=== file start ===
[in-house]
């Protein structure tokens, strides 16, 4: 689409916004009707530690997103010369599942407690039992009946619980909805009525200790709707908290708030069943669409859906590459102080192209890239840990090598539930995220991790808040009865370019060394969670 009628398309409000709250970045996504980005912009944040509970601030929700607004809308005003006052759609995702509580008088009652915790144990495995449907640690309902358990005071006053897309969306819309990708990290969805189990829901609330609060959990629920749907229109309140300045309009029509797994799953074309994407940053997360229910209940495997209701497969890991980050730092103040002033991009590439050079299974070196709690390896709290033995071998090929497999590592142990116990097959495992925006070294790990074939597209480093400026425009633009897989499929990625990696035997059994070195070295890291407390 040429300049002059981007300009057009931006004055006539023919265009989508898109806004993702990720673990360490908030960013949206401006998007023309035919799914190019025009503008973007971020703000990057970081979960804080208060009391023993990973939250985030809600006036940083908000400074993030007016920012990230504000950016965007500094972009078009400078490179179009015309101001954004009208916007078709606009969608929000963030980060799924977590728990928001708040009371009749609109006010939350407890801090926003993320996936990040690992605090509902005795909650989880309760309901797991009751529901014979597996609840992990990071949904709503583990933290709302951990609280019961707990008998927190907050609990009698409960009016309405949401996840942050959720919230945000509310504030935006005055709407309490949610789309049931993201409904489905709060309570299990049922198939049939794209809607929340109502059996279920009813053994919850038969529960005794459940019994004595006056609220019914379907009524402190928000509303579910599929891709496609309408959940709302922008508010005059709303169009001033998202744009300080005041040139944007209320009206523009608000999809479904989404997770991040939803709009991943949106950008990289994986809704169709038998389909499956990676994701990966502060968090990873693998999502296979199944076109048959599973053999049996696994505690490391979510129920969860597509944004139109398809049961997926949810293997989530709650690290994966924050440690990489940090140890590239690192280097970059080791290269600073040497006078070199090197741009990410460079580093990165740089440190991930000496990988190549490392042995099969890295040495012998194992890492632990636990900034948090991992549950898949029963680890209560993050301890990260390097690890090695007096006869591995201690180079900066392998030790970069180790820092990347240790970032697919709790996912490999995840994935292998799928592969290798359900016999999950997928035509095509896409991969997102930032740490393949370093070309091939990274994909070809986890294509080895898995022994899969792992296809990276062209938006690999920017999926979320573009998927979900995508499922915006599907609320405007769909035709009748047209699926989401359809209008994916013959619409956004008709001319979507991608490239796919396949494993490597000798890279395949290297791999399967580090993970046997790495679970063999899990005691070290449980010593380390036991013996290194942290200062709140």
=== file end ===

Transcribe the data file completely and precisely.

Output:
[in-house]
């Protein structure tokens, strides 16, 4: 689409916004009707530690997103010369599942407690039992009946619980909805009525200790709707908290708030069943669409859906590459102080192209890239840990090598539930995220991790808040009865370019060394969670 009628398309409000709250970045996504980005912009944040509970601030929700607004809308005003006052759609995702509580008088009652915790144990495995449907640690309902358990005071006053897309969306819309990708990290969805189990829901609330609060959990629920749907229109309140300045309009029509797994799953074309994407940053997360229910209940495997209701497969890991980050730092103040002033991009590439050079299974070196709690390896709290033995071998090929497999590592142990116990097959495992925006070294790990074939597209480093400026425009633009897989499929990625990696035997059994070195070295890291407390 040429300049002059981007300009057009931006004055006539023919265009989508898109806004993702990720673990360490908030960013949206401006998007023309035919799914190019025009503008973007971020703000990057970081979960804080208060009391023993990973939250985030809600006036940083908000400074993030007016920012990230504000950016965007500094972009078009400078490179179009015309101001954004009208916007078709606009969608929000963030980060799924977590728990928001708040009371009749609109006010939350407890801090926003993320996936990040690992605090509902005795909650989880309760309901797991009751529901014979597996609840992990990071949904709503583990933290709302951990609280019961707990008998927190907050609990009698409960009016309405949401996840942050959720919230945000509310504030935006005055709407309490949610789309049931993201409904489905709060309570299990049922198939049939794209809607929340109502059996279920009813053994919850038969529960005794459940019994004595006056609220019914379907009524402190928000509303579910599929891709496609309408959940709302922008508010005059709303169009001033998202744009300080005041040139944007209320009206523009608000999809479904989404997770991040939803709009991943949106950008990289994986809704169709038998389909499956990676994701990966502060968090990873693998999502296979199944076109048959599973053999049996696994505690490391979510129920969860597509944004139109398809049961997926949810293997989530709650690290994966924050440690990489940090140890590239690192280097970059080791290269600073040497006078070199090197741009990410460079580093990165740089440190991930000496990988190549490392042995099969890295040495012998194992890492632990636990900034948090991992549950898949029963680890209560993050301890990260390097690890090695007096006869591995201690180079900066392998030790970069180790820092990347240790970032697919709790996912490999995840994935292998799928592969290798359900016999999950997928035509095509896409991969997102930032740490393949370093070309091939990274994909070809986890294509080895898995022994899969792992296809990276062209938006690999920017999926979320573009998927979900995508499922915006599907609320405007769909035709009748047209699926989401359809209008994916013959619409956004008709001319979507991608490239796919396949494993490597000798890279395949290297791999399967580090993970046997790495679970063999899990005691070290449980010593380390036991013996290194942290200062709140």